• Finally, the advent of digital design software and digitally driven embroidery machinery has made it much easier for patches to be designed and produced very quickly. What once took days can now often be done in hours, so adding a patch is much simple than it used to be.
Add all of that together and you have our current remembrance-intensive uniform scene. But it took a while to get here. Black armbands didn't give way to memorial patches until 1973, when the Pirates wore a "21" patch for Roberto Clemente, who had died in a winter plane crash during a humanitarian mission. And even then, the Pirates took a series of steps before wearing the patch. They wore a simple strip of black fabric during spring training, then briefly covered the fabric with what appears to have been a paper cut-out (details on that part of the story are sketchy), and then finally adopted the regular patch.
Pirates' 1973 Roberto Clemente uniform memorial, step 1 of 3: Players wear strips of black fabric on sleeve during spring training. pic.twitter.com/bx9wBNJQ5i— Paul Lukas (@UniWatch) September 26, 2016
Pirates' 1973 Roberto Clemente uniform memorial, step 2 of 3: Regular season starts, black strip gets (paper cut-out?) cover-up placeholder. pic.twitter.com/AK17QGnDME— Paul Lukas (@UniWatch) September 26, 2016
Pirates' 1973 Roberto Clemente uniform memorial, step 3 of 3: "21" patch added. MLB's first-ever memorial patch. Black armbands until then. pic.twitter.com/C8N1KO1Cyj— Paul Lukas (@UniWatch) September 26, 2016
If you look again at the list of uniform memorials compiled by Shieber, the Hall of Fame curator, you can see that patches didn't immediately catch on in the wake of the Clemente patch. With a couple of exceptions, black armbands remained the standard for the next 10 years or so, until patches began to overtake them in the mid-1980s. Today the black armband is nearly extinct (perhaps it deserves its own memorial). The last team to wear one on an extended basis -- as opposed to a one- or two-game placeholder stint until a patch was ready to go -- was the 2012 Red Sox, who wore a black band for Johnny Pesky on their road jerseys but used a patch on their home and alternate jerseys.
As uniform memorials have spread, they've also become more personal, with players increasingly inclined to add their own memorial messaging to their uniforms, regardless of whether the team has added a patch. Technically speaking, this practice violates MLB uniform rules, but team and league officials tend to allow it these days.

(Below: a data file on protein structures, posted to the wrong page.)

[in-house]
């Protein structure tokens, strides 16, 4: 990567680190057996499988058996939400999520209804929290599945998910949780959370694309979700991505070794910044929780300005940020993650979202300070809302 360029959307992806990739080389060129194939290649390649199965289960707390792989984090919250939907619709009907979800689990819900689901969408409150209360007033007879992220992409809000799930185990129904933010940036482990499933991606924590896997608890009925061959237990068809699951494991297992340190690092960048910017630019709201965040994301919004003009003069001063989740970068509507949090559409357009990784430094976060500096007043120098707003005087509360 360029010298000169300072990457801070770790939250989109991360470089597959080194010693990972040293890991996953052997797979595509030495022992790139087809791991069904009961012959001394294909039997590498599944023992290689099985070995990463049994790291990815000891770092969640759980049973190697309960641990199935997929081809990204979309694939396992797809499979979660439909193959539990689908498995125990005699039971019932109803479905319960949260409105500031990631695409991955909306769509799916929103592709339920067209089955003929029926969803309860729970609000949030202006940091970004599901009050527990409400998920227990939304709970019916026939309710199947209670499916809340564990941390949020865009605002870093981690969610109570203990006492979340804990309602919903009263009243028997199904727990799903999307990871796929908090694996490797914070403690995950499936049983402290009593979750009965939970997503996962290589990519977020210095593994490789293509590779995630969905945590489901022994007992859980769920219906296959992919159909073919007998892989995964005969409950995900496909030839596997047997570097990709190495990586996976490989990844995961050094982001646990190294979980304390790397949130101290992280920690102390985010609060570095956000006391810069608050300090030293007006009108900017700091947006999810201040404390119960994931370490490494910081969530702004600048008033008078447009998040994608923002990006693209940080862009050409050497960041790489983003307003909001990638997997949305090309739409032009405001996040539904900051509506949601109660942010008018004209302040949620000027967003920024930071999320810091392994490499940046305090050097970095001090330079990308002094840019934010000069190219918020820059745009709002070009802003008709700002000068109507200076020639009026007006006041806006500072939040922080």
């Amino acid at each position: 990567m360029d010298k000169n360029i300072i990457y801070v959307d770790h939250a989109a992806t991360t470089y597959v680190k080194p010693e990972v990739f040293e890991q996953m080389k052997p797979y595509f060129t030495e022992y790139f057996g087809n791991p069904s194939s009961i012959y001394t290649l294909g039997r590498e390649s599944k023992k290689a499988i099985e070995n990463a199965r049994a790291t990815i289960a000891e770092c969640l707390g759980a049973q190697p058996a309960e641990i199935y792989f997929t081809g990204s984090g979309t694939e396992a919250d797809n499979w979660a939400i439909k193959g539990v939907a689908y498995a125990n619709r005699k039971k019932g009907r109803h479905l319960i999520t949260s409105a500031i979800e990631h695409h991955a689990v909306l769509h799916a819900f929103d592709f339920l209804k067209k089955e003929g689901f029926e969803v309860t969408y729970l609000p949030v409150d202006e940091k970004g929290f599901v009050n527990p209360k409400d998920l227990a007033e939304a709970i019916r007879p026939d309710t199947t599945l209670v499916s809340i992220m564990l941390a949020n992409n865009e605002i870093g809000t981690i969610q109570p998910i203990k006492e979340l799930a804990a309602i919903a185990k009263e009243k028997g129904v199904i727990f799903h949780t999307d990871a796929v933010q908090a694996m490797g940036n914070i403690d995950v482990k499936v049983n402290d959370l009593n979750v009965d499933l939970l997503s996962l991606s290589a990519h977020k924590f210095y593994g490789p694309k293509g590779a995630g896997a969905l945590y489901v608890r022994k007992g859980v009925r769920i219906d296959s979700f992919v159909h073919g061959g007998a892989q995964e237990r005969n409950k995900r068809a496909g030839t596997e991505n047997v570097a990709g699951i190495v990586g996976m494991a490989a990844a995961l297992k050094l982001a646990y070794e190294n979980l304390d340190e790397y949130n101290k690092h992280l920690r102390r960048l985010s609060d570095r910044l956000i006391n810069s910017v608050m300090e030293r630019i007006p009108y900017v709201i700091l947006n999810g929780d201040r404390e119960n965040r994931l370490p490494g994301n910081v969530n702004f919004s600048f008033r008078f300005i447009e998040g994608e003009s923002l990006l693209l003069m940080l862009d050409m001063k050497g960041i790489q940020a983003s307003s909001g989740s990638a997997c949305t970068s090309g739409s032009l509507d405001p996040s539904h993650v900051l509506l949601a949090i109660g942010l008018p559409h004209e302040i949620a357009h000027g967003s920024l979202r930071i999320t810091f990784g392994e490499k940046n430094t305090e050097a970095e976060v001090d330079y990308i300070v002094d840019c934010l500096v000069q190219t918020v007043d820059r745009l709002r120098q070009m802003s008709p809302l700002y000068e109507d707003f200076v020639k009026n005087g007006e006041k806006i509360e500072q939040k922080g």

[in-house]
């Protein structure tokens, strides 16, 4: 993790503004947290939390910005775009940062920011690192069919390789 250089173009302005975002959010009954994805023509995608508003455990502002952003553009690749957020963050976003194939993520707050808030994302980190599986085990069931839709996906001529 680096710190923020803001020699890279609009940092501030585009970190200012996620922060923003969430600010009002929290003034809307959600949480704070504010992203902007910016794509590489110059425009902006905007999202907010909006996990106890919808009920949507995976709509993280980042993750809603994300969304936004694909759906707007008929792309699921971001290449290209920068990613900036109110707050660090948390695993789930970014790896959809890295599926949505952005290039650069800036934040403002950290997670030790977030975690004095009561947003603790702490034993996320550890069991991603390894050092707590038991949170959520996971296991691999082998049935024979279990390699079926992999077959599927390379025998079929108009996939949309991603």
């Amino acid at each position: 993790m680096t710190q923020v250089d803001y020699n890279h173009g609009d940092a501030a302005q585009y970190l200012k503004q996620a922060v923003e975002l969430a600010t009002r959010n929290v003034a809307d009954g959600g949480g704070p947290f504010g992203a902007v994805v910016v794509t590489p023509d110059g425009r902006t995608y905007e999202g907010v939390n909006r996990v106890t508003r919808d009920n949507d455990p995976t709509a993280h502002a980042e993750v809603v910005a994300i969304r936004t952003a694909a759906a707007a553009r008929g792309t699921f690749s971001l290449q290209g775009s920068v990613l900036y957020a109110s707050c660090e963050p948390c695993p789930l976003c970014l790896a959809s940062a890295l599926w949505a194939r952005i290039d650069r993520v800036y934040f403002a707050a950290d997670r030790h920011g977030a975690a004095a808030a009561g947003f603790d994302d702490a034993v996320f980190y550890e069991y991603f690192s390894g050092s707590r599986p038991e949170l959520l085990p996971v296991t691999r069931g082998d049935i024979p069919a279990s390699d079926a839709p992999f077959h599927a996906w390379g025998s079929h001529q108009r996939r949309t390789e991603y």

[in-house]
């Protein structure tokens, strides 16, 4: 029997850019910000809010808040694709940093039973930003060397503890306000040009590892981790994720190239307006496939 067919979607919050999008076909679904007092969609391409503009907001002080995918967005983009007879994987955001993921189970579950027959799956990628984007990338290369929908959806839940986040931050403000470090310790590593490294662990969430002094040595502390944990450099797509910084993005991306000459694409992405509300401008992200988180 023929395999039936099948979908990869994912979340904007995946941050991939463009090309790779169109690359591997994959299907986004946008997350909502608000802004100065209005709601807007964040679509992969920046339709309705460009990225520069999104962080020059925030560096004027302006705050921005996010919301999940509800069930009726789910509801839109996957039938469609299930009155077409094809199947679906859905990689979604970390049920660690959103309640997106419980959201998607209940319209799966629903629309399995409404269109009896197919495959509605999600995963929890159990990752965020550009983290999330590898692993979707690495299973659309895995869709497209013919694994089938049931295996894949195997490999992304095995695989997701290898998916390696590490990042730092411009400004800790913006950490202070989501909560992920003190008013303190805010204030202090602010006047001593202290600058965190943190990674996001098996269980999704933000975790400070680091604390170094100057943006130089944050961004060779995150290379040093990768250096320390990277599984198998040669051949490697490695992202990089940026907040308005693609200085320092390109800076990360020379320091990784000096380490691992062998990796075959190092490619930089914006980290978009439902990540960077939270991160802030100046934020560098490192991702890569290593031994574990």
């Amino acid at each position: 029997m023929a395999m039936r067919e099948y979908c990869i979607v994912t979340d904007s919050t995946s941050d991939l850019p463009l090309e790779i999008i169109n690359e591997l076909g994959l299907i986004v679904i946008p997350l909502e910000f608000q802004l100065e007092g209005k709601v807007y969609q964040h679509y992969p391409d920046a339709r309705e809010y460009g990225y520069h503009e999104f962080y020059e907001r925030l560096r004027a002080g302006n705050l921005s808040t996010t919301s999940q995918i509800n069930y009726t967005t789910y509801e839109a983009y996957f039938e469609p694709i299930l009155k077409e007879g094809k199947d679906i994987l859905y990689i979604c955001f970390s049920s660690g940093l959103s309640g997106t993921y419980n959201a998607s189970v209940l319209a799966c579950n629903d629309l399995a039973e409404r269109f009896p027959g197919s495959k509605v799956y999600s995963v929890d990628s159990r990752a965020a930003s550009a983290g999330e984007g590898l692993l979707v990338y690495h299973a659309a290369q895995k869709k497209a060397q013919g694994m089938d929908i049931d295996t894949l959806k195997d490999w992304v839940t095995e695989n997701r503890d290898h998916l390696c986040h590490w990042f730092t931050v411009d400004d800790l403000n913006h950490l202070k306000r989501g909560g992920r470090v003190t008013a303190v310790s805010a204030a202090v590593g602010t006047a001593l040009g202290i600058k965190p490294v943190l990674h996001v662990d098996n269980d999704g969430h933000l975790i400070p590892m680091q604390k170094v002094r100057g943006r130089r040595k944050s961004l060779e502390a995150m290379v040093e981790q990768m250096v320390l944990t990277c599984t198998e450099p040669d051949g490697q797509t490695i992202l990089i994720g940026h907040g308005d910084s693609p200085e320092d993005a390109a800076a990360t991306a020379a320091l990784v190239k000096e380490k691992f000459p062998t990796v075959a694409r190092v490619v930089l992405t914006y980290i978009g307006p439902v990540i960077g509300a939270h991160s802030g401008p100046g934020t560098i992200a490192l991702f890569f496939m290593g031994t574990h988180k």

Most of these personal memorials take the form of handwritten notes on the players' caps, but a few players have gotten more creative. After Cardinals pitcher Darryl Kile passed away in 2002, for example, teammate Jason Simontacchi saluted him via a memorial ankle-band -- presumably the only such accessory ever worn in MLB history. And when another Cardinals pitcher, Josh Hancock, died in 2007, his former college teammate Tim Hudson, then pitching for the Braves, had Hancock's initials sewn onto his jersey.
All the impromptu cap inscriptions for Jose Fernandez remind me of Jason Simontacchi's black "57" ankle band for Darryl Kile in 2002. pic.twitter.com/ZFCps53okv— Paul Lukas (@UniWatch) September 26, 2016
Another personal (i.e., not team-wide) uniform memorial: Tim Hudson wearing the initials of his former college teammate Josh Hancock, 2007. pic.twitter.com/Oa7Uvu8Y0a— Paul Lukas (@UniWatch) September 26, 2016
Still, no memorial gesture -- team-based, league-based, or personal -- can top what the Marlins did for Fernández on Monday night, with the entire team wearing his jersey. It'll be interesting to see if other teams do something similar when the next tragedy inevitably strikes. Here's hoping we have to wait a long time to find out.
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Paul Lukas still thinks the best memorial patch worn by any team in any sports is the fedora patch that the Dallas Cowboys wore for Tom Landry in 2000. If you like patches, you'll probably like his Uni Watch Blog, plus you can follow him on Twitter and Facebook. Want to learn about his Uni Watch Membership Program, be added to his mailing list so you'll always know when a new column has been posted or just ask him a question? Contact him here.